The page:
Traditionally, the time honored advice has been: get a steady job, stay in it until you are in your late sixties and then get pushed out of your company with a golden handshake. If you are lucky, you have a pension; otherwise you have to depend on social security and your savings. Then, you would go spend your limited remaining years on a beach somewhere.

It doesn't have to be that way!

Retirement can now be a target amount of money instead of a target retirement age. It doesn’t depend on your income, but on what percentage of it you save. Once your financial net worth hits a certain target amount, you are now Financially Independent (FI). This savings (lets call it the FIRE number), when invested wisely, can generate income for you for the rest of your life. You are now ready to Retire Early even if you are just 55, 45 or 35 years old!

The key is controlling your living expenses and saving a significant portion of your income. Increasing your savings rate can dramatically improve your chances of retiring early. Take a look at the table below.

Table showing the effects of different savings rate on the number of years to financial independence. 

Consider 10% – a number that most otherwise diligent people think is a good enough number to put aside for retirement.  If your savings rate is 10% of your take home income, then your spending is what’s left of it, i.e. 90%. At such a savings rate, it will take you 51 additional years to be FI! Somebody who starts at age 21, in this case would be financially independent only at age 72.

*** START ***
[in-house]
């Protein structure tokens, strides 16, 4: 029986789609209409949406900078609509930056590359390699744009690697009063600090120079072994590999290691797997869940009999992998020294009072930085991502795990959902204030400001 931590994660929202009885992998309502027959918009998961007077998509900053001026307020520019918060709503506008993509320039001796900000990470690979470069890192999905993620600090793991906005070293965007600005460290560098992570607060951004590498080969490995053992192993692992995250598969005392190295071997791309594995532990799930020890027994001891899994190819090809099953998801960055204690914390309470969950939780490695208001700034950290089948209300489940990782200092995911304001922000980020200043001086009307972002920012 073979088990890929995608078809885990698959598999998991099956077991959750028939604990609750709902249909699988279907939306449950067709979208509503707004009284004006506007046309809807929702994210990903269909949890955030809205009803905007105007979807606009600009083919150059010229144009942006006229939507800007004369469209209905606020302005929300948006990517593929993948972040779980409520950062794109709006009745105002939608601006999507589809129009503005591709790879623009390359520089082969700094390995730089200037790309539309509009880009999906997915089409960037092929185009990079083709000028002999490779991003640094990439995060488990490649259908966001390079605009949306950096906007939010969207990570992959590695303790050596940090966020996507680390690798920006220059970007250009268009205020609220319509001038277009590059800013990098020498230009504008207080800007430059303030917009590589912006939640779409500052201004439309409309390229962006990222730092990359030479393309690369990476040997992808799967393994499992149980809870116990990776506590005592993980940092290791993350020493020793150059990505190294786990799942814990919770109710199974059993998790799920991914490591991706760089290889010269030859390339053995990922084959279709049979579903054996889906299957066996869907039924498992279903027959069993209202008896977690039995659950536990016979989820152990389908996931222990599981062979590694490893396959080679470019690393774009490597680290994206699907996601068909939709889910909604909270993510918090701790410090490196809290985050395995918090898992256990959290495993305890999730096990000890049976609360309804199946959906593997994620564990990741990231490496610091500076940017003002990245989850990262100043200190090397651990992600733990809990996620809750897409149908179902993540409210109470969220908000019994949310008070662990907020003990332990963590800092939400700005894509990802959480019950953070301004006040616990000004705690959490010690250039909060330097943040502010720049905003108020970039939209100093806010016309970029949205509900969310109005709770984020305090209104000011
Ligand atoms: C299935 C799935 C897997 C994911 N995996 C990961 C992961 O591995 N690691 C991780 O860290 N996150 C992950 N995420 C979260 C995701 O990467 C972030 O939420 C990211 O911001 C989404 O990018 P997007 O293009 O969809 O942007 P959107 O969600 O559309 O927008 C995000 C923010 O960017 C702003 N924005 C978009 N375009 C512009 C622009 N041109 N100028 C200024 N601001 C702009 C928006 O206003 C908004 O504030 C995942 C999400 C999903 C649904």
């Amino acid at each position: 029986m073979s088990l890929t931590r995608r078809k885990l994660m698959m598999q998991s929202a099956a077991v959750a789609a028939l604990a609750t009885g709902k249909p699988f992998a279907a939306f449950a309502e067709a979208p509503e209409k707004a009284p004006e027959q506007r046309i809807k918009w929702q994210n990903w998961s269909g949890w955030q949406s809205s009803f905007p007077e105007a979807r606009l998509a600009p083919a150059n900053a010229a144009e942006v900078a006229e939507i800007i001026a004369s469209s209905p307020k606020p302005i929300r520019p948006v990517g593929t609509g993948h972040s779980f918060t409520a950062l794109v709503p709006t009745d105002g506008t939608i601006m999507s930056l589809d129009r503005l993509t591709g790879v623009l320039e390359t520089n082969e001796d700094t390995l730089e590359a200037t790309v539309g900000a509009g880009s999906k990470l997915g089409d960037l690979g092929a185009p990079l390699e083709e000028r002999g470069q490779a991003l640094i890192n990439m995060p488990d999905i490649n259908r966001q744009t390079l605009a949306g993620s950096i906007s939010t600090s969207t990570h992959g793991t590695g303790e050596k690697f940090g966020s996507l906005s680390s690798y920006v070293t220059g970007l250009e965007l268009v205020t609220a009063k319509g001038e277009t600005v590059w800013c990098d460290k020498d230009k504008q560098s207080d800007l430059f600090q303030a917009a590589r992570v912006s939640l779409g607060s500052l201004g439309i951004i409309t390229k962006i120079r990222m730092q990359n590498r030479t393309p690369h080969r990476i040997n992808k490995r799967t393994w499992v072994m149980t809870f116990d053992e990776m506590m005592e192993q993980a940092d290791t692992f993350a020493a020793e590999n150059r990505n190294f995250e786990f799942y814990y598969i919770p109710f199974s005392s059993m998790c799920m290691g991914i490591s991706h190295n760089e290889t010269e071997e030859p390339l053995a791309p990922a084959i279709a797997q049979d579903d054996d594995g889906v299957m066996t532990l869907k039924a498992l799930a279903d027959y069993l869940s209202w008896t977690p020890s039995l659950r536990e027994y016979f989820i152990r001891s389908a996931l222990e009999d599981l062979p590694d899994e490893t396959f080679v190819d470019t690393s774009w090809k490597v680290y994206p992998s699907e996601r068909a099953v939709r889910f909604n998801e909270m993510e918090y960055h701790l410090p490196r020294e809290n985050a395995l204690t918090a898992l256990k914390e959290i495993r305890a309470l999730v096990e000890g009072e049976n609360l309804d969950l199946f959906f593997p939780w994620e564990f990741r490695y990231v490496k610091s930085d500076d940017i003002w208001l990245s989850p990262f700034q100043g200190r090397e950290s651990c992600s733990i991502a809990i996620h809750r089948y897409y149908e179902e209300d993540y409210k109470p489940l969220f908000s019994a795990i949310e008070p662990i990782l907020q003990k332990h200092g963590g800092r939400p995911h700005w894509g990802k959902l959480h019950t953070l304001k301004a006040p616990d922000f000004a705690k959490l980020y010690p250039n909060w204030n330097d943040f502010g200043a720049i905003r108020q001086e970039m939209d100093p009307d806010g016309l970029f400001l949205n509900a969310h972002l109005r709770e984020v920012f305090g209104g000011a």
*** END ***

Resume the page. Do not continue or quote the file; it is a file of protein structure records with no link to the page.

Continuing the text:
Let’s say he moves to 20% savings.  Now it will take him 37 years to then retire at 58. (That’s ‘earlyish’ retirement and is certainly better than retiring at 72 with 10% savings). As you increase your savings rate, the picture gets even better. With a 50% savings rate, the number of years to FI drops down to just 17. So that same person can now look forward to being financially independent at just 38 years of age! Such high savings rates are certainly feasible for somebody who has a high income or is part of a dual income family where the couple lives on one salary and fully invests the other person’s salary (this was true in our case).

There you have it! It’s not a walk in the park, but if you are motivated (and if the circumstances are amenable) early retirement is not out of the grasp of most people!